EA bid for Take-Two turns hostile
Electronic Arts Inc., the world's largest video game publisher, has gone hostile with its $2 billion U.S. bid to take over Grand Theft Auto maker Take-Two Interactive Software Inc.
EA made a bid to Take-Two's management in the middle of last month, but the company rejected the offer on Feb. 24. Take-Two said it was open to talks but wanted to wait until April 30, after Grand Theft Auto IV hits store shelves.
EA has now taken its bid directly to Take-Two shareholders, offering them $26 U.S. a share, a 64-per-cent premium over what their shares were worth on Feb. 15, before the initial offer was made. EA's offer is valid until midnight April 11. Take-Two's annual shareholder meeting is scheduled for April 10.
Take-Two said in a statement on Thursday it would review the latest offer and advise shareholders of its position within 10 business days.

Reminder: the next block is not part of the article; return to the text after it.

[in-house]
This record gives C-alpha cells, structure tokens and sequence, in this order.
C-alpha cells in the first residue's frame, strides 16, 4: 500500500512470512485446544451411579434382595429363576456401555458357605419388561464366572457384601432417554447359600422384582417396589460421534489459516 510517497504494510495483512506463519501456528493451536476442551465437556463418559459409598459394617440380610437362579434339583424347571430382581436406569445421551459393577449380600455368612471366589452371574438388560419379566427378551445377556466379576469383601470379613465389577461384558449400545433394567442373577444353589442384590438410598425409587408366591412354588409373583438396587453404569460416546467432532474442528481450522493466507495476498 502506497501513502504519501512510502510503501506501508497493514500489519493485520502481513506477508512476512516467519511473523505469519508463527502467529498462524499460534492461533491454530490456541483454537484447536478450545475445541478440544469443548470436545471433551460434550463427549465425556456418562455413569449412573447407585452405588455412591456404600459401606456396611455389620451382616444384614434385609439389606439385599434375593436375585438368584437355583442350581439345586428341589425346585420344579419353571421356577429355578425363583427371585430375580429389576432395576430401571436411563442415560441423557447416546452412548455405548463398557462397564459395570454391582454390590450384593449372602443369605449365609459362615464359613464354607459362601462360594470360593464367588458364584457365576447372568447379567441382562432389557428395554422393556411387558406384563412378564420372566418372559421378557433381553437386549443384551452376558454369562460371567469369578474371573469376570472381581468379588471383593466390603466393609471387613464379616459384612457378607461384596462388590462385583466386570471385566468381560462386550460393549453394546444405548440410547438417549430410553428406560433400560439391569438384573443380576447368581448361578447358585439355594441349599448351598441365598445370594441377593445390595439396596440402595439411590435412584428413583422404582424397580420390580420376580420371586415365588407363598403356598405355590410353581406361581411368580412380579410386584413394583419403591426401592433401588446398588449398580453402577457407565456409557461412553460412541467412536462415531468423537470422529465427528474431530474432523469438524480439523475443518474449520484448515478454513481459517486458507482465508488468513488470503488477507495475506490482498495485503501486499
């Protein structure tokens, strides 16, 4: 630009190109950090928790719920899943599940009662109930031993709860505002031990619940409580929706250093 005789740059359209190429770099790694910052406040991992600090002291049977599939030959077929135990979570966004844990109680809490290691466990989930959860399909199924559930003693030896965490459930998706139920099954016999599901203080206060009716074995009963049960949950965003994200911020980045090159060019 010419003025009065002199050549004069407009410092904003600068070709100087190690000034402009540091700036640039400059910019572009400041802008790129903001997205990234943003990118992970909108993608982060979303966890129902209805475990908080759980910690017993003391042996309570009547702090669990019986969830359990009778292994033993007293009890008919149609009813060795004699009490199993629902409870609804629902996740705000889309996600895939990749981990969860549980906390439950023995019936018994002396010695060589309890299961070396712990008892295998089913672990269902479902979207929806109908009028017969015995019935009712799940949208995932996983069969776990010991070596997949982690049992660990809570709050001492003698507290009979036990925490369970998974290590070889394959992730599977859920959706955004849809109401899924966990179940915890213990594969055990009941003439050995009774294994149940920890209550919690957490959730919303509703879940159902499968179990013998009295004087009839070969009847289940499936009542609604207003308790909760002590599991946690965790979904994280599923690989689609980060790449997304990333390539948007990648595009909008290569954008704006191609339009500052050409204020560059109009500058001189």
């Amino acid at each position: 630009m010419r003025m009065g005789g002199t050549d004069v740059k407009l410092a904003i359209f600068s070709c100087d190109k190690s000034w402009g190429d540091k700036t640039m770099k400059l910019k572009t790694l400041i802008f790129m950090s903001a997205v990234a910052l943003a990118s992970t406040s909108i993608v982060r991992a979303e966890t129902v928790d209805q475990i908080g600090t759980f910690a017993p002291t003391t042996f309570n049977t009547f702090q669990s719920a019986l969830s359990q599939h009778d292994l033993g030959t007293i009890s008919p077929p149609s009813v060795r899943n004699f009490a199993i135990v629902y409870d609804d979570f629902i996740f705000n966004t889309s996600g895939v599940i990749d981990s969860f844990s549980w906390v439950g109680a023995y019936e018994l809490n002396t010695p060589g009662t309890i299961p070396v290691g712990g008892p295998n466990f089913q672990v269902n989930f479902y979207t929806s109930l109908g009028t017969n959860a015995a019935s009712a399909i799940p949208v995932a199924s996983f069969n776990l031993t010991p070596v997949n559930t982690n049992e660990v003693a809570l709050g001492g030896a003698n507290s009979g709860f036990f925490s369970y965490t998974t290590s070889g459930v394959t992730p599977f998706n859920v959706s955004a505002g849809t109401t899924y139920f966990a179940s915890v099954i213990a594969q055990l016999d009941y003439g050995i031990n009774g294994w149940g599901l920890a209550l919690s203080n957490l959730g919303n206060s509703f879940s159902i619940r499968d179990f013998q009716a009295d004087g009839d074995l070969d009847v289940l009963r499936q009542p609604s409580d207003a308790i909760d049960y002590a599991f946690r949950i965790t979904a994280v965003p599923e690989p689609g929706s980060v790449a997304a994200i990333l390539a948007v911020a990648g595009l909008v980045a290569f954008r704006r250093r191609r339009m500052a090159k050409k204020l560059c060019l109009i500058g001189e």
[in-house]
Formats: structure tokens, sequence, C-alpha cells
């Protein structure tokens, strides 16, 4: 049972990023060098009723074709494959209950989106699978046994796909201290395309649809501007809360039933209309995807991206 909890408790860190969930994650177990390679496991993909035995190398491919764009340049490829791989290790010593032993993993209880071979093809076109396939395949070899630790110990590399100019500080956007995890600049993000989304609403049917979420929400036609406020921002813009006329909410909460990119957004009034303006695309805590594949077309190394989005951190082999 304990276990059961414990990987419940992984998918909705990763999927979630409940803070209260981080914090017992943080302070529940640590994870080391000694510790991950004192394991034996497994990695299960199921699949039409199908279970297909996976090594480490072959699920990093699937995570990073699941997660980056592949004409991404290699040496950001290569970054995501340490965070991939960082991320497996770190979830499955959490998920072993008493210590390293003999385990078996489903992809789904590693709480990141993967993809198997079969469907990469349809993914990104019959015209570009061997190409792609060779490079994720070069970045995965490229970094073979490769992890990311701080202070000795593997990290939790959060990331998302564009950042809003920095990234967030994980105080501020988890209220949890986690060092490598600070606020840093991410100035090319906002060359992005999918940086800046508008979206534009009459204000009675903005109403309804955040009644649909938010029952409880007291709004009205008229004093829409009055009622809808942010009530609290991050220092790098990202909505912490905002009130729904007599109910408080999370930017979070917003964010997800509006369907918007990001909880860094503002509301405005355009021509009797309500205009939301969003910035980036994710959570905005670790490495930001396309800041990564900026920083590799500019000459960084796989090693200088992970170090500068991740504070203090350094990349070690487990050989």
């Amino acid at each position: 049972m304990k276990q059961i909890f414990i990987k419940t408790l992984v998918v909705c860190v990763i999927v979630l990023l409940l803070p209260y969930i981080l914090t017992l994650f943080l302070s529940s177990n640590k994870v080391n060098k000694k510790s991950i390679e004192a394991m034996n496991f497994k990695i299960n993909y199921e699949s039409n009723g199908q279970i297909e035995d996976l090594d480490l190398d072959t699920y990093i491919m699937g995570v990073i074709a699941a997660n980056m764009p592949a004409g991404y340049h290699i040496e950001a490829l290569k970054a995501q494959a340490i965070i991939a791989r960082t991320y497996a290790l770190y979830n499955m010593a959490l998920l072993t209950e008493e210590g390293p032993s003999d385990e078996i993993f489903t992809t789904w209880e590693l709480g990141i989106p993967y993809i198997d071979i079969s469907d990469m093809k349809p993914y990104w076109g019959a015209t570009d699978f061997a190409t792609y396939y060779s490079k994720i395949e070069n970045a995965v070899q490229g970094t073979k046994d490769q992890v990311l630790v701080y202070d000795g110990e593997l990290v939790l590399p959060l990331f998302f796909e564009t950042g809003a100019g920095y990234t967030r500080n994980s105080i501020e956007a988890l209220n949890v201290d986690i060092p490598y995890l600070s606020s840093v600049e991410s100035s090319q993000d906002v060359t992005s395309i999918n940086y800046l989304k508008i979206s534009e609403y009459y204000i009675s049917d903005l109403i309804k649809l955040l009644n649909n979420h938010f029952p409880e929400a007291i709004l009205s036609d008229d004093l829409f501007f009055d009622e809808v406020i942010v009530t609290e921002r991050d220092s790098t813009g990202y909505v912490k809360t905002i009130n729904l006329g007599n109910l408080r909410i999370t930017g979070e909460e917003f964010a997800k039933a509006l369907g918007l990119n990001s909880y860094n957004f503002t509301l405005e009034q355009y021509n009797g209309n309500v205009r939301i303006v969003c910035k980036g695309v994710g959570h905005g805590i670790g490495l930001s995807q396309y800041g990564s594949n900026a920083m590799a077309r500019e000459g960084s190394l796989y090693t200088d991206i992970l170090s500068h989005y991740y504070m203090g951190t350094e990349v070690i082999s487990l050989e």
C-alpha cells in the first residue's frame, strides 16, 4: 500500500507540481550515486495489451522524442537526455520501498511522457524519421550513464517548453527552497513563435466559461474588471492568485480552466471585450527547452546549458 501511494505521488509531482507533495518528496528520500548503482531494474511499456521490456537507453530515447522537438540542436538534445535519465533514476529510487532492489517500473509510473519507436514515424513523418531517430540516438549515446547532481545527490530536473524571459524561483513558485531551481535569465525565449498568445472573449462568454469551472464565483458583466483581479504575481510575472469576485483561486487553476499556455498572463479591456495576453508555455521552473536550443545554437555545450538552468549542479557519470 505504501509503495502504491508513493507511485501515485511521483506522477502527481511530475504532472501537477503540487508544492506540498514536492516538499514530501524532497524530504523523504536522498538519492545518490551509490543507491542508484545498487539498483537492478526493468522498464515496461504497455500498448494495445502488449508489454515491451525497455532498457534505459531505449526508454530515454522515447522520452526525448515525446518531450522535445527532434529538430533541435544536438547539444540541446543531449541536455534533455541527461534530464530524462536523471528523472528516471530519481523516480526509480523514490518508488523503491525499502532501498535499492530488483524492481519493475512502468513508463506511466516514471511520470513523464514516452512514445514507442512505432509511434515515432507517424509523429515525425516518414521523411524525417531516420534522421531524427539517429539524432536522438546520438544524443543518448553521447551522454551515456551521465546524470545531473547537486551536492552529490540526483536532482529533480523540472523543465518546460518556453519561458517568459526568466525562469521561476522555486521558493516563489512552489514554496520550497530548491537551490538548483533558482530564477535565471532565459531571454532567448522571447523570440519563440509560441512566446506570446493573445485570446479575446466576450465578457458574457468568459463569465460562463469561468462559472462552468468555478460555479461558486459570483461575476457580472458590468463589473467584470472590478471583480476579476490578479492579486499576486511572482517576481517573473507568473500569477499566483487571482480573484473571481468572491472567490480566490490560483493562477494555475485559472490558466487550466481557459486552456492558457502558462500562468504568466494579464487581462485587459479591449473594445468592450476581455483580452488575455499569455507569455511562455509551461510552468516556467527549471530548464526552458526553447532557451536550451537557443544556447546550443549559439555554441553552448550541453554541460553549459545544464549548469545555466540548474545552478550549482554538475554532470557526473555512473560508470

Take-Two chairman Strauss Zelnick said in February that EA's offer undervalued the company and didn't take into account the full impact of the Grand Theft Auto series, which has sold 66 million copies worldwide.
The two companies have been discussing an acquisition since March last year. EA is looking to bolster its games lineup, which includes the Madden and Need for Speed franchises, in order to compete with Vivendi SA, which is joining forces with Activision Inc.
EA and Activision are duking it out in the stores for gaming dollars, with the two having three and four games respectively in the top 20 sales in February, according to consumer electronics tracking firm NPD Group. EA's Rock Band continued to battle with Activision's Guitar Hero 3, although Nintendo took top spot with its Play game for the Wii.